Food insecurity in Nigeria continues to have a widespread and serious impact on Nigerians, which has significantly worsened due to the recent COVID-19 pandemic disrupting the global supply chain and causing food prices to rise. In 2021, 58% of all households in Nigeria were struggling with severe food insecurity and a significant portion of said households were food secure prior to the pandemic.
Nigeria ranked 103rd out of 121 countries on the Global Hunger Index in 2022, and while overall trends from 2000 to 2022 show a notable decline in food insecurity over time, there’s still much work to do. This article will focus on four Nigeria-based startups addressing food insecurity in Nigeria through different approaches.
4 Local Startups Addressing Food Insecurity in Nigeria
- ColdHubs: While Nigeria’s electricity access rate steadily increased over time, nearly half of the population still does not have ready access to power. In 2020, only 55.4% of Nigerians had access to electricity. Without the power to operate cold storage and fridges, food spoilage becomes a serious threat to food security. ColdHubs is a startup addressing food insecurity by supplying solar-powered cold storage units to areas without sufficient, reliable access to power, especially rural farms. Its solar-powered cold storages are capable of extending shelf life up to three weeks, which significantly reduces the post-harvest deterioration of fresh produce. There are currently a total of 54 ColdHubs units active across Nigeria, and over 5,250 farmers and produce suppliers are using the cold storage units. ColdHubs also received recognition for its impact by winning the 2021 AYuTe Africa Challenge, an annual competition held in several African nations that offers cash grants to innovative agricultural technology startups.
- VeggieVictory: VeggieVictory is Nigeria’s first plant-based food technology startup addressing food insecurity by introducing a sustainable meat alternative to Nigerians with their flagship plant-based meat product called Vchunks. Located in Lagos, Vchunks is produced completely locally and expands the options of meat products for Nigerians. Hakeem Jimo, the founder of VeggieVictory, says that “An alternative or more variety for meat… helps efforts that tackle food security, environmental and socio-economic challenges”. Alternative diet industries are beneficial to food security because plant-based calories are generally much more efficient to produce compared to animal protein.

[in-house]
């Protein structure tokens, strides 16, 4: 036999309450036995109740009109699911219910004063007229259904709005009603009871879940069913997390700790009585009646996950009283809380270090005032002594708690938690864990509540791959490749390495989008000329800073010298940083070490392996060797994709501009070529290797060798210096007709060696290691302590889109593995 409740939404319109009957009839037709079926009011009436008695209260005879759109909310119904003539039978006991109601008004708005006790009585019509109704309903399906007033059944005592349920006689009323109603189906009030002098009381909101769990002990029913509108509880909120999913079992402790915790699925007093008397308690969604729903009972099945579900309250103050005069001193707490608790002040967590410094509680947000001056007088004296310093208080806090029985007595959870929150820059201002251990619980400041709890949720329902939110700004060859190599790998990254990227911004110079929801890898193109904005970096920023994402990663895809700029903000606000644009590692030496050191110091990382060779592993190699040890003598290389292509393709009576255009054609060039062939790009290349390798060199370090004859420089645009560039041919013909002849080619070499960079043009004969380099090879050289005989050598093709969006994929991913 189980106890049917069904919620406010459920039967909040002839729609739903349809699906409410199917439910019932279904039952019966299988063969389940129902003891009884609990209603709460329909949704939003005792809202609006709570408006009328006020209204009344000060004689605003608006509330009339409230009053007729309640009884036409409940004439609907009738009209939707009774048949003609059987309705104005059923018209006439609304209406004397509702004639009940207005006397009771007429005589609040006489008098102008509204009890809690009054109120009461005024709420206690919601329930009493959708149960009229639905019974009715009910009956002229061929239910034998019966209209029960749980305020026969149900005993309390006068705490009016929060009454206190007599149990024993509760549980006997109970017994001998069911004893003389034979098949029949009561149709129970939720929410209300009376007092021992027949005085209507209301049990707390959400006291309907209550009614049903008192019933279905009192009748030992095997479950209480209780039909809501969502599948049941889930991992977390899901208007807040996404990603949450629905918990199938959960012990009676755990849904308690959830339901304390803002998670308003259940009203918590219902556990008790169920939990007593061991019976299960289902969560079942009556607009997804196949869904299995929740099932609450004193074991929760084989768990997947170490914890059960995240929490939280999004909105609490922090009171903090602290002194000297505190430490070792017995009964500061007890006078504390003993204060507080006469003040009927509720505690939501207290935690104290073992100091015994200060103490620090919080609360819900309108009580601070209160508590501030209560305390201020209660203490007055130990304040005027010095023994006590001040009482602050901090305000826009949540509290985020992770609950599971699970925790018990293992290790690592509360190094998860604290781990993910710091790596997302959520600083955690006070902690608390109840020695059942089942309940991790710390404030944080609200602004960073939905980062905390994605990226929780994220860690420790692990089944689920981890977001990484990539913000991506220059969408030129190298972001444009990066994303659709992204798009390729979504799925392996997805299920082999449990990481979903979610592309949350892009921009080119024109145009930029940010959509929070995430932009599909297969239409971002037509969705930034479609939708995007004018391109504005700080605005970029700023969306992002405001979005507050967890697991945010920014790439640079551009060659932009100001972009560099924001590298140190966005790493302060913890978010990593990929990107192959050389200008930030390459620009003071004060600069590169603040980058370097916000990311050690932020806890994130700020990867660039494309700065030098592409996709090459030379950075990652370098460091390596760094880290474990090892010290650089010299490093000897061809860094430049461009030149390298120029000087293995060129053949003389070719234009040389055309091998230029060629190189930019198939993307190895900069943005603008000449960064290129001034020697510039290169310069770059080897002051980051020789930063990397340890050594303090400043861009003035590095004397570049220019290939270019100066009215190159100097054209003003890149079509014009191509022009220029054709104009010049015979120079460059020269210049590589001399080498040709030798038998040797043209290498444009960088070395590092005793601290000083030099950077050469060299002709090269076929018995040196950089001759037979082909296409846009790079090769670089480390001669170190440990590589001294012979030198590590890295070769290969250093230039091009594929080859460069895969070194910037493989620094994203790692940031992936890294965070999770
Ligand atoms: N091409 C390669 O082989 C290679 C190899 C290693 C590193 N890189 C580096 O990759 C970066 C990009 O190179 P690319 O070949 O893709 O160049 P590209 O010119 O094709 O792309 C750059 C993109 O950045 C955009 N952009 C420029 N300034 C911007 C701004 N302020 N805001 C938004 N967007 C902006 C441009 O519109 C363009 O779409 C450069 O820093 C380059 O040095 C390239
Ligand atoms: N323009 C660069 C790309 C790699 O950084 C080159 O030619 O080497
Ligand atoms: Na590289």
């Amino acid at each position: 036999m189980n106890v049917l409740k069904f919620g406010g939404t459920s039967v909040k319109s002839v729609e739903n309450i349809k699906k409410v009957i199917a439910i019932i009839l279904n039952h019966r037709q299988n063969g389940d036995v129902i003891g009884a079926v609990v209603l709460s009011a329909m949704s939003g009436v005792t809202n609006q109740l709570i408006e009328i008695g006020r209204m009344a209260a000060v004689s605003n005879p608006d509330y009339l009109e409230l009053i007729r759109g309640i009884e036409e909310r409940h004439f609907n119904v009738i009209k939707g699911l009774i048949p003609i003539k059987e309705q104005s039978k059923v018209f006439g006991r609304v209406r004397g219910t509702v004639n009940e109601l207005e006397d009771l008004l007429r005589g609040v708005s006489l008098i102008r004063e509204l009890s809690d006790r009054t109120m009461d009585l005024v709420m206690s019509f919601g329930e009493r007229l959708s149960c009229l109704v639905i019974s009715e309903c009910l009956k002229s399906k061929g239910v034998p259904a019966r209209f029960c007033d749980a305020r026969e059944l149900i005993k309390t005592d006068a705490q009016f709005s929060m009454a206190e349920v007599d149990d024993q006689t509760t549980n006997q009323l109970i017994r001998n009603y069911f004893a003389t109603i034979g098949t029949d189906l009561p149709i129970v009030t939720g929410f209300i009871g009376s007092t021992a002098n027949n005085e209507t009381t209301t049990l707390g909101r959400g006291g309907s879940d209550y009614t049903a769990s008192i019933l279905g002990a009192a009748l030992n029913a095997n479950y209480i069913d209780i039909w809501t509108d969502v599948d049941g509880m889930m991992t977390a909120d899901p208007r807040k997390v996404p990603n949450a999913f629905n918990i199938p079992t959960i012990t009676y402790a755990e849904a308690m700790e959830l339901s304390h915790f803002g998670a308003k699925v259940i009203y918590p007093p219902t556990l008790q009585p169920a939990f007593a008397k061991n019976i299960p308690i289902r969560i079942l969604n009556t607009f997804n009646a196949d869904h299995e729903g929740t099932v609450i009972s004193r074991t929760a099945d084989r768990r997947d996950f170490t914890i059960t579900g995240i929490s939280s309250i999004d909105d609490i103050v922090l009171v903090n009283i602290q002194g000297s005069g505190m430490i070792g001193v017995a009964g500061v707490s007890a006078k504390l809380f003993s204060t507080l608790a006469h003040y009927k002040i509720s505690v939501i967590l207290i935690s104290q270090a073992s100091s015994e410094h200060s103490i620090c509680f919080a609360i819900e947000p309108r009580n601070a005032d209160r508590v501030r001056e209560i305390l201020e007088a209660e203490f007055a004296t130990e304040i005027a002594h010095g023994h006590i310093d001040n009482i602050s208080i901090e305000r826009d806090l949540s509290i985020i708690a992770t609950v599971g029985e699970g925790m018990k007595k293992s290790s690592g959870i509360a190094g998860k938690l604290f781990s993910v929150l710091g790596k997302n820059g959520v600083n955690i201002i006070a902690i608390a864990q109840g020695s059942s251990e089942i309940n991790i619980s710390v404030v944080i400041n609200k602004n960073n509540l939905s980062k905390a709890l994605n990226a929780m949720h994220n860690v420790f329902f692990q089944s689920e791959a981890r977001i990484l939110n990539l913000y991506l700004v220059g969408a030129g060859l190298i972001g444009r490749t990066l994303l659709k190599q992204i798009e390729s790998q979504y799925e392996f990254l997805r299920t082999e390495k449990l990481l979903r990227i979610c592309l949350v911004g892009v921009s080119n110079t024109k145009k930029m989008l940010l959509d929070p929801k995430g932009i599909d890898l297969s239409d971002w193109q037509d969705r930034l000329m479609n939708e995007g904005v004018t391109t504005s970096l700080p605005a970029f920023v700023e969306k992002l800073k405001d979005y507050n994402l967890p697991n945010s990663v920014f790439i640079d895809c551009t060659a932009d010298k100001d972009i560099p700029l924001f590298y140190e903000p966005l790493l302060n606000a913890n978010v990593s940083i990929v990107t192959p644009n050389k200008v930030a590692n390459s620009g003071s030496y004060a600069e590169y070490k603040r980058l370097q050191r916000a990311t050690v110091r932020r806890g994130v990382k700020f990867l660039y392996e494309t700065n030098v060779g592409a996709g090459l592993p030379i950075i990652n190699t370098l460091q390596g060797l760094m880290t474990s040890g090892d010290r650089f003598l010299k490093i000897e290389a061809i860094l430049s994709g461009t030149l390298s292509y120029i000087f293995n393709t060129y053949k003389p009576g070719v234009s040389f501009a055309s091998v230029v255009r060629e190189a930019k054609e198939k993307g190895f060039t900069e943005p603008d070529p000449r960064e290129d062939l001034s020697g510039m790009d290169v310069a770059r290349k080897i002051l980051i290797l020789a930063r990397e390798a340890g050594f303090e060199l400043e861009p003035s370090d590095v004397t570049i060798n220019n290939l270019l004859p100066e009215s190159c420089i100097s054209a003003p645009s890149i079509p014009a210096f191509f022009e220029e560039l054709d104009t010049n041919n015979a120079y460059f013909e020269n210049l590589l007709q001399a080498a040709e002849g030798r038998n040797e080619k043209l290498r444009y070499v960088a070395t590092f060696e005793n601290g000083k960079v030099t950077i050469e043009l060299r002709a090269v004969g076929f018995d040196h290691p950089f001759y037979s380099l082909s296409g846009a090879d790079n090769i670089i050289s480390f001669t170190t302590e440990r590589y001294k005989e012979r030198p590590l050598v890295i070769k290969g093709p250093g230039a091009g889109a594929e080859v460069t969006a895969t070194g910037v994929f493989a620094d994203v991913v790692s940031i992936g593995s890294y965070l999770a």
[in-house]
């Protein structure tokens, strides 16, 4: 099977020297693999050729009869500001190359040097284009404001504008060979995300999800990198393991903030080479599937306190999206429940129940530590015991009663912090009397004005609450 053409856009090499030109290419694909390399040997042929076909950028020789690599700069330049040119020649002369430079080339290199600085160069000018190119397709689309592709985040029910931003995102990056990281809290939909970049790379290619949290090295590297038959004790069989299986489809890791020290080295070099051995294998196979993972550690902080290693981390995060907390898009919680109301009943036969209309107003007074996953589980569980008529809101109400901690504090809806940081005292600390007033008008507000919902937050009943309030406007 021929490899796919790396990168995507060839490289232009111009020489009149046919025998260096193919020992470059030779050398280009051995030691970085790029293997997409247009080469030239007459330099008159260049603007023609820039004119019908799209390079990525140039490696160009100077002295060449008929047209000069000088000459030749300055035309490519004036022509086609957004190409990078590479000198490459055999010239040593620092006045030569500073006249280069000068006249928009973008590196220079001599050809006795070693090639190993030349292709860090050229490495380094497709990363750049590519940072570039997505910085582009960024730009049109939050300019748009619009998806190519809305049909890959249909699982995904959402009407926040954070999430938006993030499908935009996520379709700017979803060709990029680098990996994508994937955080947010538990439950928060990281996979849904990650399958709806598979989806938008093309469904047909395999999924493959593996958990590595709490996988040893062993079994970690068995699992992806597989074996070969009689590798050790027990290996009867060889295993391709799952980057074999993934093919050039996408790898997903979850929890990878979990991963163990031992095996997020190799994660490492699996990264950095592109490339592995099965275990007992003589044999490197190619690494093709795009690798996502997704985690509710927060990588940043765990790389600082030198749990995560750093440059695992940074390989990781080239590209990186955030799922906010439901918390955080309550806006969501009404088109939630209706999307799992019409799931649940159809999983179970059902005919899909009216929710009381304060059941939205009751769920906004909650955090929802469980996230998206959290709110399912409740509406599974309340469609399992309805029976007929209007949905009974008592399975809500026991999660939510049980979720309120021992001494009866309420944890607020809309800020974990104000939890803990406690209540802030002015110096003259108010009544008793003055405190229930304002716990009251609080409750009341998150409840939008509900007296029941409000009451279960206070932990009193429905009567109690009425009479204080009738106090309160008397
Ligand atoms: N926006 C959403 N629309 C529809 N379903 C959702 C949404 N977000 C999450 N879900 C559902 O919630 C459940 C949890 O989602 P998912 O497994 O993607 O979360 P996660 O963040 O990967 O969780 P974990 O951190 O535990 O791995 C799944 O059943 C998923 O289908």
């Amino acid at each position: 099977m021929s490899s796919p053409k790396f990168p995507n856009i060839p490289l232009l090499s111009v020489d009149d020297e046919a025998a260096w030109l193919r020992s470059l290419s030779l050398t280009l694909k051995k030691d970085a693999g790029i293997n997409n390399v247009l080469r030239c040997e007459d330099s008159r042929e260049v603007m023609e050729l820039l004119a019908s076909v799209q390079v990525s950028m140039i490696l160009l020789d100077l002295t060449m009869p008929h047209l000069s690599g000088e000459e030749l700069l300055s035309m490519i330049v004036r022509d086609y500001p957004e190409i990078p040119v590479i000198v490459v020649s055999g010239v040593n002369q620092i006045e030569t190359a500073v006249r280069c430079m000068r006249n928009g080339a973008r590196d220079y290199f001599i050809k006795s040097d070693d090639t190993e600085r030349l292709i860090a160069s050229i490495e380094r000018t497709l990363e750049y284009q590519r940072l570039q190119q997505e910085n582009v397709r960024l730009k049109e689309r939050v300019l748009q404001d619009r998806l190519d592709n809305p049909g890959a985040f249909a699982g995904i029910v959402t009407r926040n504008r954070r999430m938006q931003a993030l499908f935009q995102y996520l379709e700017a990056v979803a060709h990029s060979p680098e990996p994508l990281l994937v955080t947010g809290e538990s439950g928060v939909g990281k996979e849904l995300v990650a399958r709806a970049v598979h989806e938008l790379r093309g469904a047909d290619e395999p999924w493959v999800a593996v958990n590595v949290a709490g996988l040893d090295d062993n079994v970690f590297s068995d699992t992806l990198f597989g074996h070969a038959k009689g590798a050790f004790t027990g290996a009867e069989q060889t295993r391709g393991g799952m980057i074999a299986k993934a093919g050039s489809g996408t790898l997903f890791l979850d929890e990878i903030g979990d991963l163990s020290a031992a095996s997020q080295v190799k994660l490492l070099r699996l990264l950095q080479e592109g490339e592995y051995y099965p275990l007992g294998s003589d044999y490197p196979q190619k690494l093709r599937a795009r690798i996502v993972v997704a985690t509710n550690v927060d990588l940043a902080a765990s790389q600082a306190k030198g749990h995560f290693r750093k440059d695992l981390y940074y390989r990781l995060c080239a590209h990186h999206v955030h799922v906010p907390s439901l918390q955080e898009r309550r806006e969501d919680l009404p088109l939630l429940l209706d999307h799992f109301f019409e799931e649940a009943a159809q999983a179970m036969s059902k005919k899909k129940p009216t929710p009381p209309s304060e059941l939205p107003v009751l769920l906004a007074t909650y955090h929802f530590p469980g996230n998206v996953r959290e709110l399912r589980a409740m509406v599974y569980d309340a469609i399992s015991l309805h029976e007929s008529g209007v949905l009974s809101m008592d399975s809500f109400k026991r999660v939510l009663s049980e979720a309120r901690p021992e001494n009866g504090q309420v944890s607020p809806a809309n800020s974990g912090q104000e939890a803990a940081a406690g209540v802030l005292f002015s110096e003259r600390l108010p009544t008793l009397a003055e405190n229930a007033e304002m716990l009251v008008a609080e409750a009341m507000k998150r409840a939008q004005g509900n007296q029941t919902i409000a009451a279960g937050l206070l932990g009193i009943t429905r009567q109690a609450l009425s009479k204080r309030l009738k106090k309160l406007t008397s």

- Alutyo Integrated Farms: Alutyo provides consulting services and technical support with growing and processing crops, as well as practicing animal husbandry. The company’s main focus is providing knowledge and equipment for local, small producers. Alutyo also uses social media platforms to share agricultural knowledge such as nutritional requirements for animal feeds and aquaculture farm designs. Startups like Alutyo are important because agriculture in Nigeria is still lacking in mechanization. For instance, Nigeria’s tractor density is at 0.27 hp/hectare, far below the recommended tractor density of the U.N. Food and Agriculture Organization (FAO) which is at 1.5. Modernizing Nigeria’s agricultural sector is a big step towards improving productivity and bolstering food security.
- Isidore: Founded in 2021, Isidore is a startup addressing food insecurity by improving the supply chain and logistics of Nigeria. Isidore developed an easy-to-use mobile app platform for agricultural producers and buyers called Jinja. On Jinja, farmers and other producers can easily sell their products and request trucks to transport their produce, while buyers can find verified products in locations convenient for them.
In Nigeria, food insecurity remains a pressing issue with a significant amount of the population in need of assistance. However, these startups addressing food insecurity present excellent examples of innovative solutions for Nigeria.
– Junoh Seo